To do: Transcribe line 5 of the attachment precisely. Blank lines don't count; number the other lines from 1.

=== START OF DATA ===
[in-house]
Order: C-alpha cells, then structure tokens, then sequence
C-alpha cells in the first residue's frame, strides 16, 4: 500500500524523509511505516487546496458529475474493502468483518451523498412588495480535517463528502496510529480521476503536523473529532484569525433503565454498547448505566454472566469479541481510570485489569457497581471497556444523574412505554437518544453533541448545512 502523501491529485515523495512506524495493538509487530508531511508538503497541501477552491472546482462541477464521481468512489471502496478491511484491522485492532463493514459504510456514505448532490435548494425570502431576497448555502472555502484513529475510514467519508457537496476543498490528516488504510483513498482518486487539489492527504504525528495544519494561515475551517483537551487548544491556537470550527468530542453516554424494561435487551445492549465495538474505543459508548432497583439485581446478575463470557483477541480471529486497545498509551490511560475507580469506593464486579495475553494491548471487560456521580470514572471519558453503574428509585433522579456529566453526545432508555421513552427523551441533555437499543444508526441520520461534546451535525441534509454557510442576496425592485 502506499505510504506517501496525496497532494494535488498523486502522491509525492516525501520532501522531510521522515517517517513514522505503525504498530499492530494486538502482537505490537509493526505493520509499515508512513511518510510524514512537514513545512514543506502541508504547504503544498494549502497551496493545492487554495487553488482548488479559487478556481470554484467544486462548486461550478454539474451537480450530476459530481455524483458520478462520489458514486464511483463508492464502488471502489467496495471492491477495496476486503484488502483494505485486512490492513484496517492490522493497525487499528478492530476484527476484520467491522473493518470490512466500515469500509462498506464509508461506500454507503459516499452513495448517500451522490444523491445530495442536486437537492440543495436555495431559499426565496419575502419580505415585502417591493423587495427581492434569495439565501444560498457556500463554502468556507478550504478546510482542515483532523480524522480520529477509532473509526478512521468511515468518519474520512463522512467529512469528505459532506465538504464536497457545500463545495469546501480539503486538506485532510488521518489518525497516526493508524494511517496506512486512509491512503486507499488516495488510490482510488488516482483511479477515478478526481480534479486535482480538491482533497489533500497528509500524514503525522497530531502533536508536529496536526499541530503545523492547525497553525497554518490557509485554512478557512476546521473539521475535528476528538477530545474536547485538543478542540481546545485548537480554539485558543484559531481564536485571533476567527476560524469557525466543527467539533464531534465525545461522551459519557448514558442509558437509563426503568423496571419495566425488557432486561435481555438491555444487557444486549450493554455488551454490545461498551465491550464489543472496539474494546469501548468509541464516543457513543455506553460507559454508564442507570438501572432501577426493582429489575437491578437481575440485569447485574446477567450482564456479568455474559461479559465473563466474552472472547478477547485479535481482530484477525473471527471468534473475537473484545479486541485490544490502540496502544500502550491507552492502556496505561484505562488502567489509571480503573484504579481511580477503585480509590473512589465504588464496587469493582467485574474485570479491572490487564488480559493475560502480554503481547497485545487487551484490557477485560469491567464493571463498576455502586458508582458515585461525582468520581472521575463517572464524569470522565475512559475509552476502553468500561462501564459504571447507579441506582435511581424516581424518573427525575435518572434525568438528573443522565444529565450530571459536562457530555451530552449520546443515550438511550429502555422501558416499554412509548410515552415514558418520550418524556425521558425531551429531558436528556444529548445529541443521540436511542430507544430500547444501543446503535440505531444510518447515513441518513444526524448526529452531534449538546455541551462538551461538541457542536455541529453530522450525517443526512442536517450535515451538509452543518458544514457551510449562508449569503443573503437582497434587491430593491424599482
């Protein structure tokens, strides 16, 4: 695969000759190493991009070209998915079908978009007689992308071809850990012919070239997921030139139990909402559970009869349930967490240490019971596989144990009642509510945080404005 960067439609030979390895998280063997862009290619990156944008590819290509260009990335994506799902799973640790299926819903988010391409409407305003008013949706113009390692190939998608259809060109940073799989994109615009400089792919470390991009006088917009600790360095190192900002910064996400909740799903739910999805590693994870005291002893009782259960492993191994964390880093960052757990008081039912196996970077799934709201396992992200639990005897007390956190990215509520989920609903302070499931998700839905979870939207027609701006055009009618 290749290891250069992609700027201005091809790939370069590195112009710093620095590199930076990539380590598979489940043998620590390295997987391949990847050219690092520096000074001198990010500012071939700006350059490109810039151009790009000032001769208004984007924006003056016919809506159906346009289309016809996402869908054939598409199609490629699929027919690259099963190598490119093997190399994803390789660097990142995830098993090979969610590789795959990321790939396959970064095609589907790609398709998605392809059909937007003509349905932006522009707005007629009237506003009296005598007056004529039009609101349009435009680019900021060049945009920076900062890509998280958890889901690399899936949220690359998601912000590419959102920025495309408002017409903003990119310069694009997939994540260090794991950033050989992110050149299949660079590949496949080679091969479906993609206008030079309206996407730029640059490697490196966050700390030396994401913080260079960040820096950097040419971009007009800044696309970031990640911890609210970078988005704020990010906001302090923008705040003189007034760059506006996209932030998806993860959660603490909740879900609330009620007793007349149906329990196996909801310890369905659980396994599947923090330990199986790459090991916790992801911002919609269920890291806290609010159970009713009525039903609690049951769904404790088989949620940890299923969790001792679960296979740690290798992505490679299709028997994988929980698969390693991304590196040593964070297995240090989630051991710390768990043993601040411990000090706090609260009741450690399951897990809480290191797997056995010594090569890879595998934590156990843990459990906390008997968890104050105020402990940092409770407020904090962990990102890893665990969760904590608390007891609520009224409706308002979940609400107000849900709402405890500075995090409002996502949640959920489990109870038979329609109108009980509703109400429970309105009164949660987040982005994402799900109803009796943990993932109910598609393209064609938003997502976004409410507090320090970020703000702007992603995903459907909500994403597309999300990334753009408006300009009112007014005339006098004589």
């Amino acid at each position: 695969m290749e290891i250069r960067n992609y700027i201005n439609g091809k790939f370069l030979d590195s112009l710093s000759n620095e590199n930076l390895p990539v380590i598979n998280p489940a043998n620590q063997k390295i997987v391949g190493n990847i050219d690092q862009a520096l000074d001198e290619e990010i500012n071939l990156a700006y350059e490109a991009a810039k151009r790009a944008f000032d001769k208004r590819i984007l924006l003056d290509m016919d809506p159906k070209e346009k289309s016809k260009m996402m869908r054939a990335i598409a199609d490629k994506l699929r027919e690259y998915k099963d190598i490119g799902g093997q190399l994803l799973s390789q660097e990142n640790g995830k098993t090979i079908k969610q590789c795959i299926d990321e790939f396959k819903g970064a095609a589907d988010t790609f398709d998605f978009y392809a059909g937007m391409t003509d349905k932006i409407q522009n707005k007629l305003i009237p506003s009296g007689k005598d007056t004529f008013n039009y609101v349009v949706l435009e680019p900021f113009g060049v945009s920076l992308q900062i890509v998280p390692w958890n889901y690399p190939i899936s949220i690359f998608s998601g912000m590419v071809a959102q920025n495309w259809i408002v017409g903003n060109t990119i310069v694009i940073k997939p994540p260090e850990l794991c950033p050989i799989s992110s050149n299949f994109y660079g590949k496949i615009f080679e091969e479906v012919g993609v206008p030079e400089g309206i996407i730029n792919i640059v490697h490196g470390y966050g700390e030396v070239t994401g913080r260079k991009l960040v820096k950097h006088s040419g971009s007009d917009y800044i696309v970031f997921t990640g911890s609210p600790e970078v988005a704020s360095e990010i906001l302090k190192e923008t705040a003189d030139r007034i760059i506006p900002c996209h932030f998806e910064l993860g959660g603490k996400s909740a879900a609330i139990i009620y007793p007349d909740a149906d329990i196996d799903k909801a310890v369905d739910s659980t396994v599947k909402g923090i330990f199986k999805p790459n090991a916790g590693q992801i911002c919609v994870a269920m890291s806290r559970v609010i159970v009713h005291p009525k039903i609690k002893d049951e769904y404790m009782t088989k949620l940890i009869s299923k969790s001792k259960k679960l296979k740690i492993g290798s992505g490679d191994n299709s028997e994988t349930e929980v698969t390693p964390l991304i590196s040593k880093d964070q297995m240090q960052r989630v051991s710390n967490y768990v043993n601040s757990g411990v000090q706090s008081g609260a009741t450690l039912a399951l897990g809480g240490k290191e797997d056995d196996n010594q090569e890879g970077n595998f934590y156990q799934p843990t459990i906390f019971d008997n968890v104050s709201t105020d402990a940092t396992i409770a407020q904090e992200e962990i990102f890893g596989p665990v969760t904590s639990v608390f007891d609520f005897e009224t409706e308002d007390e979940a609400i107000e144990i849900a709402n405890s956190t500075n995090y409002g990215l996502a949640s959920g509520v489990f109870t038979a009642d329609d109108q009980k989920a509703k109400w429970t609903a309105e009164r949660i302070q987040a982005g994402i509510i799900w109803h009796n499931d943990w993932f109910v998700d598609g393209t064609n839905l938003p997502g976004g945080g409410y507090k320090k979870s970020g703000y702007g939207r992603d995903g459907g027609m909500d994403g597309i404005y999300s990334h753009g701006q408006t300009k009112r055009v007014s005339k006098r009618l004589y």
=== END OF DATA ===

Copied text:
């Amino acid at each position: 695969m290749e290891i250069r960067n992609y700027i201005n439609g091809k790939f370069l030979d590195s112009l710093s000759n620095e590199n930076l390895p990539v380590i598979n998280p489940a043998n620590q063997k390295i997987v391949g190493n990847i050219d690092q862009a520096l000074d001198e290619e990010i500012n071939l990156a700006y350059e490109a991009a810039k151009r790009a944008f000032d001769k208004r590819i984007l924006l003056d290509m016919d809506p159906k070209e346009k289309s016809k260009m996402m869908r054939a990335i598409a199609d490629k994506l699929r027919e690259y998915k099963d190598i490119g799902g093997q190399l994803l799973s390789q660097e990142n640790g995830k098993t090979i079908k969610q590789c795959i299926d990321e790939f396959k819903g970064a095609a589907d988010t790609f398709d998605f978009y392809a059909g937007m391409t003509d349905k932006i409407q522009n707005k007629l305003i009237p506003s009296g007689k005598d007056t004529f008013n039009y609101v349009v949706l435009e680019p900021f113009g060049v945009s920076l992308q900062i890509v998280p390692w958890n889901y690399p190939i899936s949220i690359f998608s998601g912000m590419v071809a959102q920025n495309w259809i408002v017409g903003n060109t990119i310069v694009i940073k997939p994540p260090e850990l794991c950033p050989i799989s992110s050149n299949f994109y660079g590949k496949i615009f080679e091969e479906v012919g993609v206008p030079e400089g309206i996407i730029n792919i640059v490697h490196g470390y966050g700390e030396v070239t994401g913080r260079k991009l960040v820096k950097h006088s040419g971009s007009d917009y800044i696309v970031f997921t990640g911890s609210p600790e970078v988005a704020s360095e990010i906001l302090k190192e923008t705040a003189d030139r007034i760059i506006p900002c996209h932030f998806e910064l993860g959660g603490k996400s909740a879900a609330i139990i009620y007793p007349d909740a149906d329990i196996d799903k909801a310890v369905d739910s659980t396994v599947k909402g923090i330990f199986k999805p790459n090991a916790g590693q992801i911002c919609v994870a269920m890291s806290r559970v609010i159970v009713h005291p009525k039903i609690k002893d049951e769904y404790m009782t088989k949620l940890i009869s299923k969790s001792k259960k679960l296979k740690i492993g290798s992505g490679d191994n299709s028997e994988t349930e929980v698969t390693p964390l991304i590196s040593k880093d964070q297995m240090q960052r989630v051991s710390n967490y768990v043993n601040s757990g411990v000090q706090s008081g609260a009741t450690l039912a399951l897990g809480g240490k290191e797997d056995d196996n010594q090569e890879g970077n595998f934590y156990q799934p843990t459990i906390f019971d008997n968890v104050s709201t105020d402990a940092t396992i409770a407020q904090e992200e962990i990102f890893g596989p665990v969760t904590s639990v608390f007891d609520f005897e009224t409706e308002d007390e979940a609400i107000e144990i849900a709402n405890s956190t500075n995090y409002g990215l996502a949640s959920g509520v489990f109870t038979a009642d329609d109108q009980k989920a509703k109400w429970t609903a309105e009164r949660i302070q987040a982005g994402i509510i799900w109803h009796n499931d943990w993932f109910v998700d598609g393209t064609n839905l938003p997502g976004g945080g409410y507090k320090k979870s970020g703000y702007g939207r992603d995903g459907g027609m909500d994403g597309i404005y999300s990334h753009g701006q408006t300009k009112r055009v007014s005339k006098r009618l004589y």